Retreat 2016 – A Fun and Successful Event

Retreat 2016 has come and gone and it felt like it sped by way too fast. Sixty LBS members attended and had a fantastic time beading, taking classes and attending a special LBS only event at Funky Hannah’s hosted by owner Amanda Paffrath. Fun was had by all at these events as demonstrated by the many positive comments received by the Special Events Committee members during and after the Retreat.

This year was the first time the Retreat was at capacity which is a tribute to all the time and work the Special Events Committee put into planning the Retreat. Also, no classes had to be cancelled due to not meeting the class minimums set by each instructor. In fact, several classes added students with the instructor’s permission. The Explore Glass workshop at the Hot Glass Shop even added a second session to enable more members to take that workshop. Thanks and gratitude goes to the eight instructors that taught the twelve classes at the Retreat.

Of course, it is hard not to mention the fabulous gift bag that each attendee enthusiastically received. The bags were chock full of goodies generously provided by many companies and with additions provided by LBS. Although these companies were acknowledged publicly at the March monthly meeting, they should be known to every LBS member and patronized for their contributions to an LBS event. The companies and contributors are listed below along with their web site addresses in the hope that you will consider them when you need supplies.

Bead Dreamers 
Diakonos Designs 
Eclectica Beads 
Fire Mountain Gems 
Funky Hannah’s 
Fusion Beads 
Goody Beads 
Kalmbach Publishing Co. 
Knot Just Beads 
Meant To Bead 
Midwest Beads 
Prima Bead – Cousin Corp.Of America Of America 
Rings & Things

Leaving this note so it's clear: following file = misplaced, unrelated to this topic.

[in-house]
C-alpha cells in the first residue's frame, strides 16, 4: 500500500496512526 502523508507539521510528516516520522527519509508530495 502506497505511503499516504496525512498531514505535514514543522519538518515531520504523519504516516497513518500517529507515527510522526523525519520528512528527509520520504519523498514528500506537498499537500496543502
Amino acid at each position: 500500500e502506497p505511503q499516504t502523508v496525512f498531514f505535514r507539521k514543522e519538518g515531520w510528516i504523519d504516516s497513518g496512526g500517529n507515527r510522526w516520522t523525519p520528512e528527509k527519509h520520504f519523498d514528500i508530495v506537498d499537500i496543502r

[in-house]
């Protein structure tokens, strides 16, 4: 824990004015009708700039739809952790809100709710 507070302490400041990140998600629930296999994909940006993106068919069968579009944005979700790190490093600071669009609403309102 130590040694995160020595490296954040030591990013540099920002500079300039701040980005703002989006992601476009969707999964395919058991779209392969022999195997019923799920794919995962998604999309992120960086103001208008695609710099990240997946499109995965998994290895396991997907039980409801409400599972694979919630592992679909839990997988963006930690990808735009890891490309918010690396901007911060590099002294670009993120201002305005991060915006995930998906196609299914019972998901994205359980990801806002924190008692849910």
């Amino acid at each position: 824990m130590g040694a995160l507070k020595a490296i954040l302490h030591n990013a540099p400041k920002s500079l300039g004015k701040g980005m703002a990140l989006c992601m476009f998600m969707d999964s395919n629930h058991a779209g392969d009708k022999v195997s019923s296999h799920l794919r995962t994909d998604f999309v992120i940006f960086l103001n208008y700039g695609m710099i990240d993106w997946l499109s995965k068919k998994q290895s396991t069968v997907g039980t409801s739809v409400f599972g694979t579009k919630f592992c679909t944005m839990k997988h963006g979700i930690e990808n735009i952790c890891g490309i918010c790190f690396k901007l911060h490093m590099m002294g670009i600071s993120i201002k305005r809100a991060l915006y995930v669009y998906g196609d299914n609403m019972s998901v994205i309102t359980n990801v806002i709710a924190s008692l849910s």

Rio Grande 

Check out the big smiles on just a few of the members at the Retreat. They are sending a big “thank you” to all the contributors for the great gift bags.

The Special Events Committee members should also be acknowledged and thanked for their impact to the success of the Retreat. The committee is aptly named “Special” Events Committee because all of the members are truly “special” in their dedication to the Retreat and the other events planned by the Committee. The members of the committee are: Kat Feldman, Carol Haiar, Katy Hess, Kathy Merrill, Becky Prusak, Geri Skonieczny, Kate Van Eyck, Kathy Willmering, and Maureen Bartz. The Committee held a wrap up meeting for Retreat 2016 and already has ideas to make “Retreat 2017” another great event for LBS. We hope to see you there!

Here's how the Twinkling Electronic Jewelry class went:

This was fun unique class.  The teacher was interesting and very knowledgeable. The piece was  interesting to work on and for me it is a one time learning experience.   I learned the basics of soldering.  Thankfully Robin was there to help me correct all the little mishaps along the way.  Even though the other students thought my poor owl should seek refuge in a electronic sanctuary.  I can now fix any hole that has been filled with solder and am happy to report that my owl does twinkle.  If you are interested in making electronic jewelry then you should take a class with Robin Lawson of LUMEN Electronic Jewelry

Retreat 2016 March 18 - 20

Retreat 2016 was a huge success. Sixty members were in attendance, filling up every table spot in the beading room. Throughout the weekend they attended classes, enjoyed the daily projects, ooohhing and aahhing over the treat bags stuffed with goodies from our favorite vendors, visited Funky Hannah’s, shopped on Racine’s Main Street, snacked and talke and laughed late into the evenings and then started over again early the next moring.

Here are some photos from the general beading room. Some members chose to spend the weekend there getting some of their UFO’s done: